The Challenge: Understanding his World

It seemed that whenver he wrestled against a friend or someone he liked, he would perform poorly.

His old belief:

I asked this wrestler a simple but powerful question:  What is life about?
His response:  Life is about family and friends; you don't hurt them.

He was a person that loved helping others.  Anything that went against or violated that belief would be rejected.  He was unable to perform against his family and friends because he didn't want to risk hurting them.  Even if he wasn't conscious of this, it was holding him back.

Create a New Vision: Update his old beliefs and identify to fit in his current world view as an All American Wrestler

Since his current identity was stopping him from achieving his goals, we created a powerful new identity that he could use.
An identity that would allow him to play "full out" on the mat and in competition.

The Transformation: Create an identity of growth and unstoppable confidence

As we laid out what success would look like for him in the folowing areas as a wrestler:

  • Self-talk
  • Beliefs
  • Leadership
  • Learning
  • Growth

We assigned a powerful "alter ego" that pulled him in the direction of this new goal

That new identity: The Terminator

The Terminator:

  • Relentless
  • Unstoppable
  • Growth and Leadership
  • Help others on the team
  • Focused

The Result:

Growth, leadership and a powerful role model for the team.

"Life is an art, not a destination"

Chris Villani, Performance Strategist

Q. What commonalities have you found between successful athletes across a variety of sports.

A. In my experience of working with elite athletes who are at the top of their game, I always see the following commonalities

1. Discipline

No matter what is going on in their life, they show up and play full out.

Daily discipline in your workout gives you freedom to go to push yourself further physically in each game you play.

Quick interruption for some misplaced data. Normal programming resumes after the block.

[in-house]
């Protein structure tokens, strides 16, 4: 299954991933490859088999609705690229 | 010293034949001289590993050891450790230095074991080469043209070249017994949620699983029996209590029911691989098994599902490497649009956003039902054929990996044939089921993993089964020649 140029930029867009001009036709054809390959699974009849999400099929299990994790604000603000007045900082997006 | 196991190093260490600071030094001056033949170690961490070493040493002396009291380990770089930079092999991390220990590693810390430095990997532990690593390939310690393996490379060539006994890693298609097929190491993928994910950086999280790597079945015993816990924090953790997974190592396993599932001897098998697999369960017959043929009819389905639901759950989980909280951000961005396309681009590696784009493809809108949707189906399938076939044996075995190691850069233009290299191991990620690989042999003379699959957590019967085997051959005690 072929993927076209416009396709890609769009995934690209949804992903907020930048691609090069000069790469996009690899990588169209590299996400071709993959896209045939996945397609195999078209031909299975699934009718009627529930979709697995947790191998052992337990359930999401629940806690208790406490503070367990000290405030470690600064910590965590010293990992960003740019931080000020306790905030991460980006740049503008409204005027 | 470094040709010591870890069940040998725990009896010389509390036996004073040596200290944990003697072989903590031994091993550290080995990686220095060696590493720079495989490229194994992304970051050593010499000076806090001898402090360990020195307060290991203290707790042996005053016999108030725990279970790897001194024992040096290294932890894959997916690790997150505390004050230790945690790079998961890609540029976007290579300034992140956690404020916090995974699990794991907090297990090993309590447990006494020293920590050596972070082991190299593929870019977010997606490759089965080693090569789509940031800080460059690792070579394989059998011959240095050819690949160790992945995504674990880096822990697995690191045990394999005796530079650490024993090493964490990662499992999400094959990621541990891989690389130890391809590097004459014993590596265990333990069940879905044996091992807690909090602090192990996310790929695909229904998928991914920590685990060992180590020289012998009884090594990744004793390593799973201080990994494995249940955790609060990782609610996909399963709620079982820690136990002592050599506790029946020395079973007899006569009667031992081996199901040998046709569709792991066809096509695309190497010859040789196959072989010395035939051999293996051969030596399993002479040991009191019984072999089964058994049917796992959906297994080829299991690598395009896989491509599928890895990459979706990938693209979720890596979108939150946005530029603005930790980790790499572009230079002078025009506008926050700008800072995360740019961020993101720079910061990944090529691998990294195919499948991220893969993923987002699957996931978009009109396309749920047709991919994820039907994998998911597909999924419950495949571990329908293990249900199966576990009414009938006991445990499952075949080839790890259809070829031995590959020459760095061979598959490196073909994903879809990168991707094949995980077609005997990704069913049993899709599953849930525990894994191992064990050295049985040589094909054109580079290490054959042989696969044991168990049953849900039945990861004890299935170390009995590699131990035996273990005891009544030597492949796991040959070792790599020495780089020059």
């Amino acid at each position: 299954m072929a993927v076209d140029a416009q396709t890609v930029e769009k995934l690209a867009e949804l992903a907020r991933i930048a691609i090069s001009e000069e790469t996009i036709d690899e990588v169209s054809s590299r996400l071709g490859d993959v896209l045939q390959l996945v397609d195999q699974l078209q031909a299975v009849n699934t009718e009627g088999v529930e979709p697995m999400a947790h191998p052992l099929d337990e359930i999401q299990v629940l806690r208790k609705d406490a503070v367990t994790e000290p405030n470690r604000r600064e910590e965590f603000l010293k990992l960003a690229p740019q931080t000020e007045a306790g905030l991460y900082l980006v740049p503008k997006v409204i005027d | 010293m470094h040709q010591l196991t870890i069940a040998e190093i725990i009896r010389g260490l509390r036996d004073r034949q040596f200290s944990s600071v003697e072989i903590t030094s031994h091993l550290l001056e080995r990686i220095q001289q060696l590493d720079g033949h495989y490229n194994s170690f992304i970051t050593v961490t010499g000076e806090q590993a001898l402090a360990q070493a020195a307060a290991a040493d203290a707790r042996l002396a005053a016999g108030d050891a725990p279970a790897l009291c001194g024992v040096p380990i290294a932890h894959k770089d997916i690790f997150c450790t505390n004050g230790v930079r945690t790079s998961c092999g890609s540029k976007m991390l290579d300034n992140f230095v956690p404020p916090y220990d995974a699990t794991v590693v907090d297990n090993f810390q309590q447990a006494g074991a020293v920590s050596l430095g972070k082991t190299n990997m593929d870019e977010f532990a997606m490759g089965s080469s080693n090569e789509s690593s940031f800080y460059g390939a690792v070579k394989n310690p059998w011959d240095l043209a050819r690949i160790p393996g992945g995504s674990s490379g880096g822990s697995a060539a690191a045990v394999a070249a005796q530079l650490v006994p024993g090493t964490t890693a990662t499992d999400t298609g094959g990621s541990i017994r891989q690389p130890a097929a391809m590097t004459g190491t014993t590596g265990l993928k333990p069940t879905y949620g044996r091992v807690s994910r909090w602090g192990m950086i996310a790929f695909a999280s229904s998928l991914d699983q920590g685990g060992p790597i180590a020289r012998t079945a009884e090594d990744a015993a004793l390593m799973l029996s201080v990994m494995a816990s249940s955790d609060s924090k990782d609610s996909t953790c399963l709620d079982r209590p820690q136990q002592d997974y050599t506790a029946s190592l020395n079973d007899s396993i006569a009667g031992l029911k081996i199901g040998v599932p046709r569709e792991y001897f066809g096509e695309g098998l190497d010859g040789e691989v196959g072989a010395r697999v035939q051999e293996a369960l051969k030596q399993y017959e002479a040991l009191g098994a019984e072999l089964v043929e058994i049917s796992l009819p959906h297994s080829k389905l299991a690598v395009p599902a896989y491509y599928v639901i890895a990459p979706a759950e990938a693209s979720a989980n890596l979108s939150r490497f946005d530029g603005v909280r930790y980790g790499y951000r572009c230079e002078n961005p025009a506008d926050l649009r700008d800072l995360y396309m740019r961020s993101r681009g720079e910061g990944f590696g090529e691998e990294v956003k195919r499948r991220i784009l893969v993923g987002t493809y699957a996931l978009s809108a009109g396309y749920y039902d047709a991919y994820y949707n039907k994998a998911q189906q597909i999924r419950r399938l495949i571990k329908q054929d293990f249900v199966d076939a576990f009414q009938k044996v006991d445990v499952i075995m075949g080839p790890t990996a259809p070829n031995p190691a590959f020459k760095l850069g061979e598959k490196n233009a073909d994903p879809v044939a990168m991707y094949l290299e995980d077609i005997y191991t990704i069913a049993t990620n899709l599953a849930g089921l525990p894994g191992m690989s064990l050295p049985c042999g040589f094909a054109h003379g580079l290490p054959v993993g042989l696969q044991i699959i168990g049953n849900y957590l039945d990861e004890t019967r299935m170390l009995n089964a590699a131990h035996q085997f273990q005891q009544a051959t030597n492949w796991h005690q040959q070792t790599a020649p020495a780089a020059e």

Daily discipline in your workout gives you freedom to go to push yourself further physically in each game you play.

Daily discipline in visualization and mindset design.

All winning happens in the mind first so we have to create a compelling future in our mind or we default to the past.


2. Growth Mindset

 They always have some sort of vision or feeling that they are the best at what they do.

They push themselves harder than anyone else would ever expect.

They look at themselves as a leader and role model to their team and coaches.


"If you are going to compete against me, you better be willing to give up your own life"

- Tom Brady, Quarterback New England Patriots


3. Creativity

Elite athletes are some of the most relentless and creative individuals out there.

They are unconventional and see things in a way that no one else can.

They ask better questions that create new ways of looking at something and finding solutions

that no one else has.


4. Focused

To be the best, focus and clarity is the key!

When you are clear about what you want, why you want it and have a powerful reason to make it happen.

Watch out, because nothing will stand in your way.


5. Reset

We all have off moments or games in our life.

The best learn to reset and focus themselves back on their outcome.

From Michael Jordan to Tiger Woods they are the best because no matter what is going on

in their life, they reset and come back stronger.


"I don't show up expecting to be great...  the preparation I put in is the mental and physical sacrifice that goes into what I do as a basketball player."

- Stephen Curry, Golden State Warriors


If you have questions for Chris, you can learn about his practice by clicking here.  Or reach out to him directly at info@ChrisVillani.com   Make sure to tell him where you heard about him.